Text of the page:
A knife-wielding man attacked and injured 28 young children and three adults at a kindergarten in eastern China on Thursday in the third such attack in a month, state media reported.
Five of the children were in critical condition after the attack, which was carried out by a 47-year-old man in the city of Taixing, according to Xinhua news agency, citing officials and police.
The alleged assailant was detained following the incident in Jiangsu province, the report said.
Most of the injured children were just four years old. The adults injured were two teachers and a security guard, it said.
Various websites said there had been reports of up to four deaths in the morning attack, but an official with the Taixing city government told AFP it had so far received no such information.
“The gate-keeper, teachers, and students were attacked. The injured are receiving treatment in hospital. We don’t have any reports of deaths yet,” said the official, who declined to be named.
Photos posted on Chinese websites showed dozens of people gathered outside the school, many of them apparently frantic parents.
The attack comes just one day after a teacher who had been on sick leave since 2006 for mental problems injured at least 15 students and a teacher in a knife attack at a school in southern China.
In Wednesday’s attack in Guangdong province, Chen Kanbing, 33, burst into a primary school in the city of Leizhou and began stabbing students, Xinhua said.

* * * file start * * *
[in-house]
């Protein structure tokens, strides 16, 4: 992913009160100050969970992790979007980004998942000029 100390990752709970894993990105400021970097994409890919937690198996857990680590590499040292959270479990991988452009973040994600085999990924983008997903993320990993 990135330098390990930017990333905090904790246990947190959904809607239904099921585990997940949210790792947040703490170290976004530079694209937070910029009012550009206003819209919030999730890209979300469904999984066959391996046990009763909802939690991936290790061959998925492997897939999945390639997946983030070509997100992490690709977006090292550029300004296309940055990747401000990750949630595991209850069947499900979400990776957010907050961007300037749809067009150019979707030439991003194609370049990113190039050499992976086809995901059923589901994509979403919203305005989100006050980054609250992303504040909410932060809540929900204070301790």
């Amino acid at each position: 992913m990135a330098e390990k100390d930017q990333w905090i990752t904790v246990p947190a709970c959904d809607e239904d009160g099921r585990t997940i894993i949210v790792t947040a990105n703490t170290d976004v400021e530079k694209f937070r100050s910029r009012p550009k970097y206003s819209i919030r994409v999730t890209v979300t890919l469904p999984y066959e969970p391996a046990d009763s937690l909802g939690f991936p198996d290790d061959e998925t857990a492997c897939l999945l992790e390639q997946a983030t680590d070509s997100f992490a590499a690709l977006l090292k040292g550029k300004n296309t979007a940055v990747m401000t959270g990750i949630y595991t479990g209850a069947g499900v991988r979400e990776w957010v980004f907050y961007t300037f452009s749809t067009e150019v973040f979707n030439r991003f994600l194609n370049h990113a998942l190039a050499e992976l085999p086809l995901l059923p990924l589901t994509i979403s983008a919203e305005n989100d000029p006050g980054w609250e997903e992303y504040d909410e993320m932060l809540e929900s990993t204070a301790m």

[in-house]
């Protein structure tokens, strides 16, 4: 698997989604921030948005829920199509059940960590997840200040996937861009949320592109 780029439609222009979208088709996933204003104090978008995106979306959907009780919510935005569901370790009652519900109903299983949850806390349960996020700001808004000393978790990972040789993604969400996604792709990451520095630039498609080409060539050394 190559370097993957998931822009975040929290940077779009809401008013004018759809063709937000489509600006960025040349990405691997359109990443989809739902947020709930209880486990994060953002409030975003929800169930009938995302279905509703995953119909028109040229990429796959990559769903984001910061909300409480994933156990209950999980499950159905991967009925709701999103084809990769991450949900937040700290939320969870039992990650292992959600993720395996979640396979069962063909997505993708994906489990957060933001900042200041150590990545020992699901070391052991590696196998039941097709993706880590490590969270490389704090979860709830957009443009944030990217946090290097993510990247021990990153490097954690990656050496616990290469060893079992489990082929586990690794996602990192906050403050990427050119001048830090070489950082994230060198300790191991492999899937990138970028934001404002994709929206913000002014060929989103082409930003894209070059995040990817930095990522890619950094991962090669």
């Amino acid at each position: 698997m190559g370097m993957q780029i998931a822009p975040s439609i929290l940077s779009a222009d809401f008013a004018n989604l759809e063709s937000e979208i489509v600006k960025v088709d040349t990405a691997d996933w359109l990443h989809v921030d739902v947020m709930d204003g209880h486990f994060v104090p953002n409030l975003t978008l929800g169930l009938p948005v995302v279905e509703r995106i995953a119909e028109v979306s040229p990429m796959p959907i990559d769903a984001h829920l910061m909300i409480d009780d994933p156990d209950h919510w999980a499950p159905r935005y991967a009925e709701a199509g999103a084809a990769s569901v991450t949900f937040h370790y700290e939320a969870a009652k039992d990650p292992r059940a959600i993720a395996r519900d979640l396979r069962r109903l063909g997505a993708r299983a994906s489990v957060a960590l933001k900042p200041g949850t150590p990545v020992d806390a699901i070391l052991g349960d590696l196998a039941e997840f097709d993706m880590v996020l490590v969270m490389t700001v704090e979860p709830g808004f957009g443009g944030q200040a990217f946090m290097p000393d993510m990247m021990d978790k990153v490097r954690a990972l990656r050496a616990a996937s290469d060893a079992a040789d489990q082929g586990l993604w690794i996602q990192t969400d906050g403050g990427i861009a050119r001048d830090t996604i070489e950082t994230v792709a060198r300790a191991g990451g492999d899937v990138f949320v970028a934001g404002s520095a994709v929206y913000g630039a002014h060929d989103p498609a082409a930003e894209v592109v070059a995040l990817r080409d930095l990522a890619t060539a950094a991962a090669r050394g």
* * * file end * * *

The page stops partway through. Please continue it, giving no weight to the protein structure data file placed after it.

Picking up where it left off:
He then jumped from a school building in an apparent suicide attempt before being arrested by police, the China Daily said.
That attack occurred the same day that authorities in Fujian province in the southeast executed former doctor Zheng Minsheng for stabbing to death eight children on March 23.
Police said Zheng, 41, used a dagger to stab children in the neck, chest, stomach and back in a fit of rage and depression after splitting from his girlfriend. Five other children were seriously injured in the attack.
Zheng had admitted “intentionally killing” the children at a trial earlier this month, but had unsuccessfully appealed against the death penalty.
Although crime rates in China have risen steadily since the country began its economic transformation three decades ago, such large-scale violent attacks remain rare.
Extremely tight gun laws also prevent death tolls from reaching the levels seen occasionally in shooting attacks in some Western countries.